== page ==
GCSE exams in Biology

The exams include questions that allow students to demonstrate: • their knowledge and understanding of the content developed in one section or topic, including the associated mathematical and practical skills or • their ability to apply mathematical and practical skills to areas of content they are not normally developed in or • their ability to draw together different areas of knowledge and understanding within one answer. A range of question types will be used, including multiple choice, short answer and those that require extended responses. Extended response questions will be of sufficient length to allow students to demonstrate their ability to construct and develop a sustained line of reasoning which is coherent, relevant, substantiated and logically structured. Extended responses may be prose, extended calculations,

Paper 1:

What's assessed:

Topics 1–4: Cell biology; Organisation; Infection and response; and Bioenergetics.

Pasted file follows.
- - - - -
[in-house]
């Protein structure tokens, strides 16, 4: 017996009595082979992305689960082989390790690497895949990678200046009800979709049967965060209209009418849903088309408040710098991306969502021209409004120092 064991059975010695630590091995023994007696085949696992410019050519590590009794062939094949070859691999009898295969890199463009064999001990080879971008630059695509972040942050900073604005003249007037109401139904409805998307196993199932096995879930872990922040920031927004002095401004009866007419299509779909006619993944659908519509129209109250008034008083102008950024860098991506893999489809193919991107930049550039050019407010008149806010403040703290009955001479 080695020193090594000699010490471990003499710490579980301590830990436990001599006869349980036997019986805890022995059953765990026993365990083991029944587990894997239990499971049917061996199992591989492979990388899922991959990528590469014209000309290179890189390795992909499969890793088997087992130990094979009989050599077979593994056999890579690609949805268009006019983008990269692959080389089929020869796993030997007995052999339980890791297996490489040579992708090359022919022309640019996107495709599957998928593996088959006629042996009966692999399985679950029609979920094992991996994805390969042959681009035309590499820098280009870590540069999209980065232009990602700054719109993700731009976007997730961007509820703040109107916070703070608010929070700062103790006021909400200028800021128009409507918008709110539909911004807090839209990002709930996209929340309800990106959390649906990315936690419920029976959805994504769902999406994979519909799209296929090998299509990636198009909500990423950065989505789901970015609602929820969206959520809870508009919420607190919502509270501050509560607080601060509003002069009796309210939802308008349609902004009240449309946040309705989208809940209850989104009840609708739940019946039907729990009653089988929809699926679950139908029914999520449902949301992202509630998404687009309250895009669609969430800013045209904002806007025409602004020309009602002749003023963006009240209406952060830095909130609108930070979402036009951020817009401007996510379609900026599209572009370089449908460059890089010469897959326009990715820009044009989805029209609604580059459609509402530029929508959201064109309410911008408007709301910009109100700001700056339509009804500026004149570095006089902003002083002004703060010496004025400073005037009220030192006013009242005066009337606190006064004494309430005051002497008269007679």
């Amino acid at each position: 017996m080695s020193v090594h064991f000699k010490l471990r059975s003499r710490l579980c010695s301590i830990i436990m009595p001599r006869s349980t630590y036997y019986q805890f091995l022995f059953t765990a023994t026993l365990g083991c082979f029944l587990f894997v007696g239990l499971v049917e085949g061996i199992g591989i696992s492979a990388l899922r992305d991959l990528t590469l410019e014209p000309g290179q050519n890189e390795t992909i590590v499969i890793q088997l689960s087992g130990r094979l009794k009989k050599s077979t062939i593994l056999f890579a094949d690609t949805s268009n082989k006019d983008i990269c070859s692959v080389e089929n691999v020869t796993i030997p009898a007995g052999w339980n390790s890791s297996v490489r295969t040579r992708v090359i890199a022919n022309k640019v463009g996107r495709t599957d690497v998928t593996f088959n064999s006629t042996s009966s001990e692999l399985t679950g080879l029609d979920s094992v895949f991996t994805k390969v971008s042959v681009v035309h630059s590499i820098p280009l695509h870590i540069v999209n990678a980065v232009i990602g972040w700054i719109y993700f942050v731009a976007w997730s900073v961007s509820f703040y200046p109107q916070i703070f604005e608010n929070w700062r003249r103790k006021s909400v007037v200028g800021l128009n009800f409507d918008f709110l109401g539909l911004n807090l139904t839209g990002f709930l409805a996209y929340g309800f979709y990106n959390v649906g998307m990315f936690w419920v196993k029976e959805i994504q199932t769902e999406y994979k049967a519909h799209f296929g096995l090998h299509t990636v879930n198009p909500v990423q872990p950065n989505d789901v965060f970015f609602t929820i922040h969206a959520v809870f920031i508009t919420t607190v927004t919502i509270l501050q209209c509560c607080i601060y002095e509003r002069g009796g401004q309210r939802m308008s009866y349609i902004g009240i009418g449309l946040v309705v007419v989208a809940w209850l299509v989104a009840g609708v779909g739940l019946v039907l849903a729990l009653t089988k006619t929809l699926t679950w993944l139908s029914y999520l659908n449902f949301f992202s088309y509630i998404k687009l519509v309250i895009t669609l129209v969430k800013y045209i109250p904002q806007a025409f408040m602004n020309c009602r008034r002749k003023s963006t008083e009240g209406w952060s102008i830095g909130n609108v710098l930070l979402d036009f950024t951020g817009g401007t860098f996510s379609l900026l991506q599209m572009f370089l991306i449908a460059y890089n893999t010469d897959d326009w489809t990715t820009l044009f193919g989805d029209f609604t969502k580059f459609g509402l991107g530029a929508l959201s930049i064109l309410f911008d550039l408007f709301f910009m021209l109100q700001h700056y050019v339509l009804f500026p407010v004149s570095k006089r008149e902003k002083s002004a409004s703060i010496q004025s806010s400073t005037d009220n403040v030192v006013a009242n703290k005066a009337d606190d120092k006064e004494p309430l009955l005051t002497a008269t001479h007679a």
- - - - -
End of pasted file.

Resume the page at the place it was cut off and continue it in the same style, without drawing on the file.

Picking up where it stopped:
How it's assessed:

Written exam: 1 hour 45 minutes
Foundation and Higher Tier
100 marks
50% of GCSE

Questions: Multiple choice, structured, closed short answer and open response.

Paper 2:

What's assessed:

Topics 5–7: Homeostasis and response; Inheritance, variation and evolution; and Ecology.

How it's assessed:

Written exam: 1 hour 45 minutes
Foundation and Higher Tier
100 marks
50% of GCSE

Questions: Multiple choice, structured, closed short answer and open response.

 

Required practical activities

  • 1 Microscopy - Cell Biology
  • 2 Osmosis - Cell Biology
  • 3 Food Tests - Organisation
  • 4 Enzymes - Homeostasis and Response
  • 5 Reaction Time - Homeostasis and Response
  • 6 Decay - Infection and Response
  • 7 Microbiology - Infection and Response
  • 8 Photosynthesis - Bioenergetics
  • 9 Germination - Bioenergetics
  • 10 Field Investigation - Ecology